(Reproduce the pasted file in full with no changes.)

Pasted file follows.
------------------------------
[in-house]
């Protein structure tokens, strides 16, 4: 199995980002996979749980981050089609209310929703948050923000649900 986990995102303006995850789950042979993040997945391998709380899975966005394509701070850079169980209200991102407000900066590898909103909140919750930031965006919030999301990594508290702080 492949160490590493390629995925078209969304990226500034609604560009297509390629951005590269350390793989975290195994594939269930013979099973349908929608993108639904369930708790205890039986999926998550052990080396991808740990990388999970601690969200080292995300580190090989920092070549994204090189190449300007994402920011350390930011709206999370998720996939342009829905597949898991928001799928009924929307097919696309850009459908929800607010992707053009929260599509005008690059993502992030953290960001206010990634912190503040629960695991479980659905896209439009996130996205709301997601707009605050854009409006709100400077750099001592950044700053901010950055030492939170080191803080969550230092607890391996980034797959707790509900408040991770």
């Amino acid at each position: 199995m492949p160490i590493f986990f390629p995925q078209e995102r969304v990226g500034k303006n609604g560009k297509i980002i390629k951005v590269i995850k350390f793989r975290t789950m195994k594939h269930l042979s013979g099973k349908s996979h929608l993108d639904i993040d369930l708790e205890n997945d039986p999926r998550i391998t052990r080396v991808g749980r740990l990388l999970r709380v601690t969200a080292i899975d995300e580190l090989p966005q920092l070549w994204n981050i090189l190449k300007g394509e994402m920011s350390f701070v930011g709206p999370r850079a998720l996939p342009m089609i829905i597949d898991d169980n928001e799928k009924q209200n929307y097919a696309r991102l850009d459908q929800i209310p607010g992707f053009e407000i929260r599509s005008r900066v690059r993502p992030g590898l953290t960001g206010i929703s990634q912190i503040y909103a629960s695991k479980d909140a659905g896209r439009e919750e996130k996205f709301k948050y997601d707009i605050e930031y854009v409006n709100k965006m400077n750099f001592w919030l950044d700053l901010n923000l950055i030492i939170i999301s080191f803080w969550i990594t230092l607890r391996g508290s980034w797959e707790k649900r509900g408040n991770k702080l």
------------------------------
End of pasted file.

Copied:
[in-house]
């Protein structure tokens, strides 16, 4: 199995980002996979749980981050089609209310929703948050923000649900 986990995102303006995850789950042979993040997945391998709380899975966005394509701070850079169980209200991102407000900066590898909103909140919750930031965006919030999301990594508290702080 492949160490590493390629995925078209969304990226500034609604560009297509390629951005590269350390793989975290195994594939269930013979099973349908929608993108639904369930708790205890039986999926998550052990080396991808740990990388999970601690969200080292995300580190090989920092070549994204090189190449300007994402920011350390930011709206999370998720996939342009829905597949898991928001799928009924929307097919696309850009459908929800607010992707053009929260599509005008690059993502992030953290960001206010990634912190503040629960695991479980659905896209439009996130996205709301997601707009605050854009409006709100400077750099001592950044700053901010950055030492939170080191803080969550230092607890391996980034797959707790509900408040991770």
């Amino acid at each position: 199995m492949p160490i590493f986990f390629p995925q078209e995102r969304v990226g500034k303006n609604g560009k297509i980002i390629k951005v590269i995850k350390f793989r975290t789950m195994k594939h269930l042979s013979g099973k349908s996979h929608l993108d639904i993040d369930l708790e205890n997945d039986p999926r998550i391998t052990r080396v991808g749980r740990l990388l999970r709380v601690t969200a080292i899975d995300e580190l090989p966005q920092l070549w994204n981050i090189l190449k300007g394509e994402m920011s350390f701070v930011g709206p999370r850079a998720l996939p342009m089609i829905i597949d898991d169980n928001e799928k009924q209200n929307y097919a696309r991102l850009d459908q929800i209310p607010g992707f053009e407000i929260r599509s005008r900066v690059r993502p992030g590898l953290t960001g206010i929703s990634q912190i503040y909103a629960s695991k479980d909140a659905g896209r439009e919750e996130k996205f709301k948050y997601d707009i605050e930031y854009v409006n709100k965006m400077n750099f001592w919030l950044d700053l901010n923000l950055i030492i939170i999301s080191f803080w969550i990594t230092l607890r391996g508290s980034w797959e707790k649900r509900g408040n991770k702080l």